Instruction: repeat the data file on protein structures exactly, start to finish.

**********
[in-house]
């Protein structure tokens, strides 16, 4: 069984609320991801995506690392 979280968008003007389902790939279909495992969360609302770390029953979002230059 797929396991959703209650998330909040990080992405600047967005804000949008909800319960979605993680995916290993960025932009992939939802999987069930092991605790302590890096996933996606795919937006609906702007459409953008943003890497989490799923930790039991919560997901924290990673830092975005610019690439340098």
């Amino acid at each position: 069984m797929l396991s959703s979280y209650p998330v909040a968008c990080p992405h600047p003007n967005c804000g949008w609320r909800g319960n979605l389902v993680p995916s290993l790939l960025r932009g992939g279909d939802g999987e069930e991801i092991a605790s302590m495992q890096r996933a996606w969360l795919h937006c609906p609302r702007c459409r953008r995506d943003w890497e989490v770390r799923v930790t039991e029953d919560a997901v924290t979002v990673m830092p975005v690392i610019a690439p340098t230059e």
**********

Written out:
[in-house]
């Protein structure tokens, strides 16, 4: 069984609320991801995506690392 979280968008003007389902790939279909495992969360609302770390029953979002230059 797929396991959703209650998330909040990080992405600047967005804000949008909800319960979605993680995916290993960025932009992939939802999987069930092991605790302590890096996933996606795919937006609906702007459409953008943003890497989490799923930790039991919560997901924290990673830092975005610019690439340098």
């Amino acid at each position: 069984m797929l396991s959703s979280y209650p998330v909040a968008c990080p992405h600047p003007n967005c804000g949008w609320r909800g319960n979605l389902v993680p995916s290993l790939l960025r932009g992939g279909d939802g999987e069930e991801i092991a605790s302590m495992q890096r996933a996606w969360l795919h937006c609906p609302r702007c459409r953008r995506d943003w890497e989490v770390r799923v930790t039991e029953d919560a997901v924290t979002v990673m830092p975005v690392i610019a690439p340098t230059e």